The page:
A full house of policy issues

AS one controversy over spending cuts passes, so another immediately rears its ugly head.

Barely has the Government had chance to draw breath following the storm over its higher education policy, which culminated in Thursday's fraught House of Commons vote on tuition fees and shocking scenes of violence in London, that a new row ignites over cuts to housing budgets.

Yorkshire will be hit hard, with hundreds of millions of pounds earmarked for regeneration and affordable housing schemes lost as the Chancellor tightens spending like never before.

To some, affordable housing may not sound like the most glamorous of causes – but in truth there are few areas where spending cuts will be felt as keenly.

It was only two months ago that this newspaper published startling figures from the Office of National Statistics revealing Yorkshire is currently experiencing a population boom that has not been seen in a generation.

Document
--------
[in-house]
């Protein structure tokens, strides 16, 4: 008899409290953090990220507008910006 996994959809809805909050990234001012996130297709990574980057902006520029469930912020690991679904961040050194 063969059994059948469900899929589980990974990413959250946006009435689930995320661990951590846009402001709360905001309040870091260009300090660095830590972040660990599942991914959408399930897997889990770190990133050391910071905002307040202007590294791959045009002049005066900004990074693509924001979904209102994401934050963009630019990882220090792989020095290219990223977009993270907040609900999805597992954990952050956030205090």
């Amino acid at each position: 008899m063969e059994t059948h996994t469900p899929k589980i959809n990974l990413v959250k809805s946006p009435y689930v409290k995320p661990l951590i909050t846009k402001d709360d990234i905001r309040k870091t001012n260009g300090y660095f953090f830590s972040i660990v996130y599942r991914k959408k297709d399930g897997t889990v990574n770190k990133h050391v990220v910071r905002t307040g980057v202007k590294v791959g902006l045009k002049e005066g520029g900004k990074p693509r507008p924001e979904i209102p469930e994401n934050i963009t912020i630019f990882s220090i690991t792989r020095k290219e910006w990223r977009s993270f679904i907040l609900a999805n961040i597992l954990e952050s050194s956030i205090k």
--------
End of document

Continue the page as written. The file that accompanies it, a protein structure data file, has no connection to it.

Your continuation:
Rises in birth rates and immigration, coupled with elderly people's increasing longevity, are predicted to push this region's population beyond six million for the first time over the next two decades.

Even the most inept of planners can see that extra homes will be required.

The picture becomes more disturbing as the gap between wages and house prices continues to grow into a gaping chasm which many will simply never bridge. In short, affordable housing is needed like never before.

The crisis, indeed, is already upon us – earlier this year industry experts suggested Yorkshire is already short of some 15,000 affordable homes. That's 15,000 families waiting desperately for somewhere to live.

Furthermore the construction industry, in free-fall since the economic crash with landmark projects abandoned and thousands of people out of work, is crying out for publicly-led regeneration schemes to help it recover its equilibrium.

It is accepted on every side that this Government faced an unenviable task in taking on the challenge of deciding where the axe must fall.

There have been few easy choices. But, with the country gripped by a housing crisis that is growing worse with every passing day, Ministers must think again on this issue.

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